Deficit Deceit The Congressional Budget Office released new budget estimates Wednesday predicting that the federal deficit will reach a record of nearly $1.5 trillion this year, or almost 25 percent of GDP. The national debt is fast approaching its current $14.3 trillion ceiling. This grim news came less than 12 hours after Barack Obama tried to sound a note of fiscal responsibility in his State of the Union address1 -- a speech during which the federal debt increased by another $100 million.

Of course, CBO's projections for the next 10 years assume that all of the Bush tax rates, not just those on the "rich," will be repealed in 2013; that 25 million more Americans will be hit with the Alternative Minimum Tax; and that Medicare reimbursement rates to doctors will be cut severely. Plus, because of Democrats' budget gimmickry, CBO still views ObamaCare as a deficit reducer rather than the mammoth entitlement spending that it truly is.

To the contrary, Brian Riedl of the Heritage Foundation calculates that the numbers aren't as bad as we think ... they're worse. "Annual deficits never fall below $1 trillion" over the next 10 years he wrote, "and even that assumes a return to peace and prosperity."

Obama's SOTU response was to push for a "freeze" in non-defense discretionary spending for five years. That sounds serious, but it will save a paltry $26 billion over that time, while his new proposals for "investment" would cost $20 billion each year. Besides, Democrats have also established a new "floor" for federal spending, so this "freeze" means little. Congressional Republicans set out a far better plan -- returning spending to pre-bailout, pre-stimulus levels -- with the Spending Reduction Act of 2011. This is far from perfect, but it's a good start.

The road to fiscal sanity will be difficult. "These cuts will go deep and wide and will hit virtually every agency and every congressional district in this country, including my own," explained House Appropriations Committee Chairman Harold Rogers (R-KY). "Every dollar that we cut will have a constituency, an industry, an association and individual citizens who will disagree with us." That's exactly why Democrats have the easier position to defend.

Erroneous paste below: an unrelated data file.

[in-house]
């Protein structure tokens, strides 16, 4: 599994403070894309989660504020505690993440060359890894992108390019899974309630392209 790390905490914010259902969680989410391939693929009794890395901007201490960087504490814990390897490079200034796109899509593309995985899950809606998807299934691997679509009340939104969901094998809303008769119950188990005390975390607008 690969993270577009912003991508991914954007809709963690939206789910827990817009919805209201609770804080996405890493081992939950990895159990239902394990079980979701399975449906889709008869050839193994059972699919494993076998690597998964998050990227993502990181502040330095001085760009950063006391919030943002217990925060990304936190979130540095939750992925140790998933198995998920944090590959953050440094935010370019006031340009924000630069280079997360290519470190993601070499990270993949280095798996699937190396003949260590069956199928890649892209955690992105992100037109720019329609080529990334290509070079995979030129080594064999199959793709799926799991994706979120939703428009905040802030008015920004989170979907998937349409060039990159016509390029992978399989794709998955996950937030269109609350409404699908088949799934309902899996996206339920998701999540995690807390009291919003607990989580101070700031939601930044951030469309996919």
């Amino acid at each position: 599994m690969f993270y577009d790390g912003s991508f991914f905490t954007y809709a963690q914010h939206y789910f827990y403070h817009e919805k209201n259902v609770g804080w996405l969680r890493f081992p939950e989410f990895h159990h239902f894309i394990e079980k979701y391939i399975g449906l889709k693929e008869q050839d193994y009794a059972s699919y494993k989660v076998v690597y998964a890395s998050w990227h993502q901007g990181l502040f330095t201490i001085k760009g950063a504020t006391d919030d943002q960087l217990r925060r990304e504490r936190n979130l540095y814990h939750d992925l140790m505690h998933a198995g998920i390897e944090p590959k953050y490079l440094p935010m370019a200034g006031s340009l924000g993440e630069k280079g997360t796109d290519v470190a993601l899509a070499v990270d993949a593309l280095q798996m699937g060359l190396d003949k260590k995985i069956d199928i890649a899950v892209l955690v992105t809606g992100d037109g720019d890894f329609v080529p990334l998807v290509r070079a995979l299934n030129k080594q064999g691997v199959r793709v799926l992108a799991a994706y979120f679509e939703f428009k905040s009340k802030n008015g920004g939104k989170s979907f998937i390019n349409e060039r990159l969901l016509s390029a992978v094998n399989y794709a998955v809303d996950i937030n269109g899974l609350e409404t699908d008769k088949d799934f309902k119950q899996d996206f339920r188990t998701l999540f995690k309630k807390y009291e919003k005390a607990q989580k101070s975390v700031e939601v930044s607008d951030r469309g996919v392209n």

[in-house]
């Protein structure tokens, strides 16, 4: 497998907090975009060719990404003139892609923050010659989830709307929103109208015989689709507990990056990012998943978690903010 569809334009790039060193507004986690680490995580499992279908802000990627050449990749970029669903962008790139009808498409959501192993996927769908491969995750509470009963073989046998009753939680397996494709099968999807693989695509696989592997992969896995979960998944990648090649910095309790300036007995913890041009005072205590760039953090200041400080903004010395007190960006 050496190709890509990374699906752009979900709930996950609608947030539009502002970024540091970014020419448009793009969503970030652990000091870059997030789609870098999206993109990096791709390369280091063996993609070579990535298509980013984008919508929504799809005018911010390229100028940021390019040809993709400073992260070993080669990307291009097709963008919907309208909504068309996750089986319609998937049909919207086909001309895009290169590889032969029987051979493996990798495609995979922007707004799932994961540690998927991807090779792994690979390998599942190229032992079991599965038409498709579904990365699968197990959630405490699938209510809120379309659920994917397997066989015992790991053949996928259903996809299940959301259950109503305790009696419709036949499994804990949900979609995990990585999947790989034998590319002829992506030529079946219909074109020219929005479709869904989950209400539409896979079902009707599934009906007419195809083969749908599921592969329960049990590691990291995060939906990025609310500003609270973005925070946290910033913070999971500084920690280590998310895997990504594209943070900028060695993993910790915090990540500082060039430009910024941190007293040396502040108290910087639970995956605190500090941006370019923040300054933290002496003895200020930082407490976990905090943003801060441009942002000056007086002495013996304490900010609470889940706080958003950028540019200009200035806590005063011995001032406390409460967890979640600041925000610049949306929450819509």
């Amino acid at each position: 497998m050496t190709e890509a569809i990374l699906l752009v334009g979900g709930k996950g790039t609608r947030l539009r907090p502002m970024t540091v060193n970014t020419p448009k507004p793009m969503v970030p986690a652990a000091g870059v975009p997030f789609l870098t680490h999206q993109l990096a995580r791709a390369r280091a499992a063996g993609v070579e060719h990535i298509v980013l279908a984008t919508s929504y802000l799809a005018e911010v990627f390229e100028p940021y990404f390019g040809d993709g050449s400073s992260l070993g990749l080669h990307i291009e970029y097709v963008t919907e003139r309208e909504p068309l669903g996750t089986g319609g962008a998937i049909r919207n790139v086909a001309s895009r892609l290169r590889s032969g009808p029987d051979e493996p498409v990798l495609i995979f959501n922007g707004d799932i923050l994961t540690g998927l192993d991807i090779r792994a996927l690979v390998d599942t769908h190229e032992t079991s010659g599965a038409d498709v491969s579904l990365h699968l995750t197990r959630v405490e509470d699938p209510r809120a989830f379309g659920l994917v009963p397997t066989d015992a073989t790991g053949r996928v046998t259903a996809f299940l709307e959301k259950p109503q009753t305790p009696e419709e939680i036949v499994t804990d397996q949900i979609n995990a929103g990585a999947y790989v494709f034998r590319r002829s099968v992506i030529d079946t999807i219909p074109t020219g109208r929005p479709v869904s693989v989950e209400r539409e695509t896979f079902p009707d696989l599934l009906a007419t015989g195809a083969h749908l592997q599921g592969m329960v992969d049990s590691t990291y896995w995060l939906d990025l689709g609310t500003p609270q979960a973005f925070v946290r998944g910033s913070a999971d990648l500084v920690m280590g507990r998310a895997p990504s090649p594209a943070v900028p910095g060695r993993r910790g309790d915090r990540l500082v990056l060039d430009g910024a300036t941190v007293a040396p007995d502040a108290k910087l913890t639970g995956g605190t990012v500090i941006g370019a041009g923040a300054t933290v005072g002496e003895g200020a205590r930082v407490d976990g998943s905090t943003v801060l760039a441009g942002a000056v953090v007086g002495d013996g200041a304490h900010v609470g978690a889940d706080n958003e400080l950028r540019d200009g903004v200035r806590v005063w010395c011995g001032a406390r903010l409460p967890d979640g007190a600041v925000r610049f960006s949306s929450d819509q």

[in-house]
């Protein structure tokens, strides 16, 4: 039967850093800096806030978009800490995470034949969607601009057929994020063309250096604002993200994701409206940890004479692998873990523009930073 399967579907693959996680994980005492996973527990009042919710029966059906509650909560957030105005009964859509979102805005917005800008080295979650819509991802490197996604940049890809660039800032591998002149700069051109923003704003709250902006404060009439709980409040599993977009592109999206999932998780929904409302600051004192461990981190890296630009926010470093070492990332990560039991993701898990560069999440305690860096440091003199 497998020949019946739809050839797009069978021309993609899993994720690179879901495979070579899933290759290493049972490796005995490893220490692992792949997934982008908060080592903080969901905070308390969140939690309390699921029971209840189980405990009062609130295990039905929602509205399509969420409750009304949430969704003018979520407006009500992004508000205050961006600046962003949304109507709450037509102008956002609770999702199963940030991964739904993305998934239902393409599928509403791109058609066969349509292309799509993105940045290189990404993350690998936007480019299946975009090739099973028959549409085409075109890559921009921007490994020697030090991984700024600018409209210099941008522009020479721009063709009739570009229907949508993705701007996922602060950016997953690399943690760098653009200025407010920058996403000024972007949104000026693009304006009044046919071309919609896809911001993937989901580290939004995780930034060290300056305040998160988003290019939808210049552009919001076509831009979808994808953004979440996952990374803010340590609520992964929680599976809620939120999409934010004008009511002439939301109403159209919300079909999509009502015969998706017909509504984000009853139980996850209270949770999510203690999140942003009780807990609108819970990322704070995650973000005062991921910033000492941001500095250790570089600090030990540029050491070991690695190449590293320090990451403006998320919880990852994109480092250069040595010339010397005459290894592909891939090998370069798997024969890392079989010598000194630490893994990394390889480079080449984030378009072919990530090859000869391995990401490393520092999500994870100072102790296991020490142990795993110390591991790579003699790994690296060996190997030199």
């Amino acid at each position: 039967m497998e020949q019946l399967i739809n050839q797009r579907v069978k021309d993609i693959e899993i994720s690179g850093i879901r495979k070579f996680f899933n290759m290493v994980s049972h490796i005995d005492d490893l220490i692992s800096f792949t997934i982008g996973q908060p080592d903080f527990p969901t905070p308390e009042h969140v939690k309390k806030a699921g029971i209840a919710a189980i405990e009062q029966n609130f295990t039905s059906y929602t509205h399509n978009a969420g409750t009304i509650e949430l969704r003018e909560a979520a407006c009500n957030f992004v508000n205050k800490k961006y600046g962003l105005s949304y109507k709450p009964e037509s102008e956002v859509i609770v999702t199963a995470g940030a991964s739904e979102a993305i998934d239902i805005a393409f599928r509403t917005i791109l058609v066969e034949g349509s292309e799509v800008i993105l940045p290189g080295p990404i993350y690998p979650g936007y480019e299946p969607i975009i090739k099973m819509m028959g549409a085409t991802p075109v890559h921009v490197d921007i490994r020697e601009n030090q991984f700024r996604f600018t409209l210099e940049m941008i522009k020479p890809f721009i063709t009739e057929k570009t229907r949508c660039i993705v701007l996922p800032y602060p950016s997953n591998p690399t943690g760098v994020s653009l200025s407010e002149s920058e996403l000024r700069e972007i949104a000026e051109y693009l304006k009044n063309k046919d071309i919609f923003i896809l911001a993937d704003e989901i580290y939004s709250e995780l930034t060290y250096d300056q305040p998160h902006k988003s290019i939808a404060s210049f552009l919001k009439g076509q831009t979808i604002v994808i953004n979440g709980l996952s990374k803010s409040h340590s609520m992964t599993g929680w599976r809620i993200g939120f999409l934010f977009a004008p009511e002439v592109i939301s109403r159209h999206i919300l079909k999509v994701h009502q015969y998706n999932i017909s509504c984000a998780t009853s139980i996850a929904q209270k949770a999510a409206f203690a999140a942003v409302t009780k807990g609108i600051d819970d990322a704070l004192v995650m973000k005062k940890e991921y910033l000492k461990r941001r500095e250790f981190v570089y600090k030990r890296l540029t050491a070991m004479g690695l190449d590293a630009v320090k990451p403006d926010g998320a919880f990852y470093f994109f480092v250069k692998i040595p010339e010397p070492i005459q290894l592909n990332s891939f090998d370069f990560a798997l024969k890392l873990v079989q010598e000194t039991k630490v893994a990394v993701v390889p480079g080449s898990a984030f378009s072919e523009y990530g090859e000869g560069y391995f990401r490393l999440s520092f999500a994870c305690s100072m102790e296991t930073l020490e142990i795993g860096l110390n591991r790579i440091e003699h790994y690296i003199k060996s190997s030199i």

If the Spending Act cuts seem deep, however, consider newly elected Kentucky Republican Sen. Rand Paul's plan for reducing spending by $500 billion each year. Paul's ambitious plan calls for eliminating, defunding or consolidating the U.S. Departments of Education, Housing and Urban Development, Energy, and other agencies. "Pretty much everything is in it," said Paul. He also knows what he's up against, pointing out that Obama and the Democrats "still see government as a solution to everything."

Paul makes a convincing case: "By rolling back to 2008 levels and eliminating the most wasteful programs, we can still keep 85 percent of our government funding in place. By removing programs that are beyond the constitutional role of the federal government, such as education and housing, we are cutting nearly 40 percent of our projected deficit and removing the big-government bureaucrats who stand in the way of efficiency in our federal government." That's more like it.

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